Results from NASA's Chandra X-ray Observatory, combined with new theoretical calculations, provide one of the best pieces of evidence yet that many supermassive black holes are spinning extremely rapidly. The images on the left show 4 out of the 9 large galaxies included in the Chandra study, each containing a supermassive black hole in its center.
The Chandra images show pairs of huge bubbles, or cavities, in the hot gaseous atmospheres of the galaxies, created in each case by jets produced by a central supermassive black hole. Studying these cavities allows the power output of the jets to be calculated. This sets constraints on the spin of the black holes when combined with theoretical models.
The Chandra images were also used to estimate how much fuel is available for each supermassive black hole, using a simple model for the way matter falls towards such an object. The artist's impression on the right side of the main graphic shows gas within a "sphere of influence" falling straight inwards towards a black hole before joining a rapidly spinning disk of matter near the center. Most of the material in this disk is swallowed by the black hole, but some of it is swept outwards in jets (colored blue) by quickly spinning magnetic fields close to the black hole.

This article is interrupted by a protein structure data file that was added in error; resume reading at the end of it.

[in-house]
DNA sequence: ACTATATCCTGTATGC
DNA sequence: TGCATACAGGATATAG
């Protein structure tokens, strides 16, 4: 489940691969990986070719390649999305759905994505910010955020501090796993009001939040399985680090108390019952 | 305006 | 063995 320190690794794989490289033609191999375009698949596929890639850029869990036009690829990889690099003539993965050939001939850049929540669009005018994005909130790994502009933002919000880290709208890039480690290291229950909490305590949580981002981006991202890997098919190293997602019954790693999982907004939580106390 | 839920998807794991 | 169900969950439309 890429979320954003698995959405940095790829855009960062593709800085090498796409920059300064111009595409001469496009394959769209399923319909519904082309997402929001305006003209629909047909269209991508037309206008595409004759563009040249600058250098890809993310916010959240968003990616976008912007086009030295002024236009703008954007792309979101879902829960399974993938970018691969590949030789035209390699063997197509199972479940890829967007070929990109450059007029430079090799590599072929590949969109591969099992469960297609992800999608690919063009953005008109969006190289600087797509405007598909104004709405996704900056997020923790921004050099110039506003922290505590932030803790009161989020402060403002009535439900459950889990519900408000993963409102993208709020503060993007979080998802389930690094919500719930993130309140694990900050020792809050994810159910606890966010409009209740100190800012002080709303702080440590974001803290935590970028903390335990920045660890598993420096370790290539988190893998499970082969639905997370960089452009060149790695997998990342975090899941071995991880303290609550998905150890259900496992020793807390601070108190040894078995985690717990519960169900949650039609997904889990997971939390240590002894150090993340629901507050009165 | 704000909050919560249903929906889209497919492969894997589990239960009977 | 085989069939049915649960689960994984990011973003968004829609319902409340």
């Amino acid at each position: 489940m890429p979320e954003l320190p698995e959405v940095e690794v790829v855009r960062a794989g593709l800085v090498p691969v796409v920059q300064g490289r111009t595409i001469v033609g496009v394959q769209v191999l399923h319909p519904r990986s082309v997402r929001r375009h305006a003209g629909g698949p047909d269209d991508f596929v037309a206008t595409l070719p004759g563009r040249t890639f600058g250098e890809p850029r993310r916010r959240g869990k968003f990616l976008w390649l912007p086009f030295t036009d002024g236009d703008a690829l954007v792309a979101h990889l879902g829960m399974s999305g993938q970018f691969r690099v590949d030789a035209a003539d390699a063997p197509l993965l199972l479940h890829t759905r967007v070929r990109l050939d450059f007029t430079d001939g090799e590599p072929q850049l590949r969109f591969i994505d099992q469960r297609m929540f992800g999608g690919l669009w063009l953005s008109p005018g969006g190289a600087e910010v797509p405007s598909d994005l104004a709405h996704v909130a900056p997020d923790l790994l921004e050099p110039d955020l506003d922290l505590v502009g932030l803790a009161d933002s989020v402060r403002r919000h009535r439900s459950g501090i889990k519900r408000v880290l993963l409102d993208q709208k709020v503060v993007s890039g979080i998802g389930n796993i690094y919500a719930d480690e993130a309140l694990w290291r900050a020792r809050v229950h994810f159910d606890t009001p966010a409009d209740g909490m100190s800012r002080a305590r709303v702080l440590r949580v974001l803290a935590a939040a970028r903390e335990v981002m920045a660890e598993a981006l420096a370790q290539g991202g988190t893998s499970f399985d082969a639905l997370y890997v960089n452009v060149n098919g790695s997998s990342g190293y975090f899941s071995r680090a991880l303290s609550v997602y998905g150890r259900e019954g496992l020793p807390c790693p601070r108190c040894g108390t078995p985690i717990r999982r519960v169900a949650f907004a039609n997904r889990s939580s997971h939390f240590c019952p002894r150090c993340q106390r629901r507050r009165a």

Previous work with these Chandra data showed that the higher the rate at which matter falls towards these supermassive black holes, the higher their power output is in jets. However, without detailed theory the implications of this result for black hole behavior were unclear. The new study uses these Chandra results combined with leading theoretical models for the production of jets, plus general relativity, to show that the supermassive black holes in these galaxies must be spinning at close to the maximum rate. If black holes are spinning at this limit, material can be dragged around them at close to the speed of light, the speed limit from Einstein's theory of relativity.